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Green bond issuance soars in 2021, but Ukraine impact clouds outlook  

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Published: 29 April 2022

Global debt issuance related to all forms of climate and sustainability-related themes, including green, social and transition bonds, rose to nearly $1.1 trillion in 2021, according to the Climate Bonds Initiative

CBI hopes to see $1 trillion raised in green bonds alone in 2022, rising to $5 trillion by 2025 | Yozayo on iStock

Global debt issuance related to all forms of climate and sustainability-related themes rose to nearly $1.1 trillion in 2021, a 57% rise from 2020, according to the latest annual report from the Climate Bonds Initiative (CBI). 

This so-called GSS+ issuance covers green, social and sustainability (GSS) markets, plus sustainability-linked bonds (SLBs), and transition bonds.

Green bonds accounted for almost $523bn of the total, sustainability bonds comprised $200.2bn and the social bond market made up $223.2bn.  

The SLB market, while smaller, was the fastest expanding area, with volume growing more than 900% year on year to $118.8bn.

Sean Kidney, CBI’s chief executive said that, based on performance in 2021 and before, the organisation hopes to see $1 trillion raised in green bonds alone in 2022, rising to $5 trillion by 2025.

Green bonds are classified by CBI as those having dedicated environmental benefits, as described in its own taxonomy.  

Capital for climate action

CBI’s rationale is to mobilise global capital for climate action. It carries out market research, advises governments and regulators, and administers a global climate bonds standard and certification scheme.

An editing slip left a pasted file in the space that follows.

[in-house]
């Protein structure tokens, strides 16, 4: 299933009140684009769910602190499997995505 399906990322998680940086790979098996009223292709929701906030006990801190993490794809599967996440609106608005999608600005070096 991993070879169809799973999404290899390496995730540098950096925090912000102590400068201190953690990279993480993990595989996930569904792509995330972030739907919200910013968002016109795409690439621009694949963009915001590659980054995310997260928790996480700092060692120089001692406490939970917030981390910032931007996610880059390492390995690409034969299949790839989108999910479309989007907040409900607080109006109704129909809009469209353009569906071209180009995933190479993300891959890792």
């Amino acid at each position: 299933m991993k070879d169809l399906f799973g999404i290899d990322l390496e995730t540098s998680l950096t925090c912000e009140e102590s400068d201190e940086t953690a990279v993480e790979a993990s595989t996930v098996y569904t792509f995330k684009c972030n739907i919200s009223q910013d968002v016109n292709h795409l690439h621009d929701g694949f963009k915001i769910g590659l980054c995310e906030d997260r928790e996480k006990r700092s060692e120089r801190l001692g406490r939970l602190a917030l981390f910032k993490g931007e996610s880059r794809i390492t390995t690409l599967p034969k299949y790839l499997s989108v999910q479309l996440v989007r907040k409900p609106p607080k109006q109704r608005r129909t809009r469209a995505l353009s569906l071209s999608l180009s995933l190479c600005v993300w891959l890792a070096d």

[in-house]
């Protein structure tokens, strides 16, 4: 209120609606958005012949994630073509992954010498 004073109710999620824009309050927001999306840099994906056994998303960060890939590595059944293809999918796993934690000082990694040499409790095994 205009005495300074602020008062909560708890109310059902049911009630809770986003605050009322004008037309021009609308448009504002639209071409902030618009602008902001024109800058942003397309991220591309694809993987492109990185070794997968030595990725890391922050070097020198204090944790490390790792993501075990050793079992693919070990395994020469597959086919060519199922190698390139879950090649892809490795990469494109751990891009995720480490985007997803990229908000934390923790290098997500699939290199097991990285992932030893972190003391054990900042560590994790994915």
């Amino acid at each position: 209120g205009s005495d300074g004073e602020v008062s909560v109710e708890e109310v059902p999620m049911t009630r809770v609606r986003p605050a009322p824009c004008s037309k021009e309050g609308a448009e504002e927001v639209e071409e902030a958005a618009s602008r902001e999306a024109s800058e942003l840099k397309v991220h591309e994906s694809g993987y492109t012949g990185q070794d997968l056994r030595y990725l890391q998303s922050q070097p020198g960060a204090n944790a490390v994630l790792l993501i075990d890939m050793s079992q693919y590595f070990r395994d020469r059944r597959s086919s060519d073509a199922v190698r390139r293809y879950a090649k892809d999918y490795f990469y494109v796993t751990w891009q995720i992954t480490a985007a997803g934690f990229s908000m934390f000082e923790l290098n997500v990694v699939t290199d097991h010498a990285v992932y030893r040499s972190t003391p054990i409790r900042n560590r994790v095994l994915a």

Since 2007, the initiative has recorded more than 16,000 GSS+ debt instruments with a cumulative volume of $2.8 trillion. Green bonds comprise $1.6 trillion, social $539bn, and sustainability $521bn. 

September 2021 was the busiest month on record, producing GSS+ volumes of $15.4bn, including seven sovereign issuers, who between them priced eight bonds worth nearly $30bn.

For the year as a whole, 11 sovereign issuers added $72.8bn with new bonds or taps. Italy, the UK, Serbia, Spain, and South Korea issued debut sovereign green bonds. 

Developed markets continued to dominate issuance, accounting for 73% of green bond volume in 2021, and the US was largest source of green bonds, with volume rising 63% to $81.9bn. China and Germany were second a third on the list, both in the $60-70bn bracket.

Around 21% of bond volumes came from emerging markets, compared to 17% in 2020, the share boosted by strong volume growth from development banks, financial and non-financial corporate issuers. 

Ukraine crisis threatens growth prospects 

Despite the robustness of the market during the COVID pandemic, the outlook for the market has become considerably murkier as a result of Russia’s invasion of Ukraine earlier this year, which has triggered higher prices and interest rates globally, making all forms of debt more expensive in the process.    

Quarterly data to be released by CBI in early May indicate a 38% drop in GSS+ issuance in the first quarter of this year compared to the same period of 2020. 

But Krista Tukiainen, head of market intelligence at CBI, told Impact Investor that this fall should be seen in the context of even steeper declines in issuance from the non-green ‘vanilla’ bond market. 

“I’m still optimistic. Growth rates have been really, really high. And the fact that we’ve already got two new sovereigns in the first three months of the year is a good sign. It’s not like they’ve all lost confidence,” she said.

Canada and Denmark have both issued debut green bonds in the first quarter, with several other countries lined up to issue sovereign bonds later in the year. These include India, which reportedly plans to issue more than $3bn of sovereign green bonds, with a debut sale possibly coming in the first half of 2022. 

CBI’s research into the impact of market volatility in the first year of the pandemic found that green bonds were often the last ones that investors would sell off. “They’re seen as a sort of hedging instrument against market risk of many different types,” Tukiainen said.  

Much of the heavy lifting needed to keep the green and sustainability bonds market growing will fall to governments, development banks and other government-funded institutions, whether it be in terms of sovereign issuance, blended finance initiatives or incentivising green investment through regulation, she said. 

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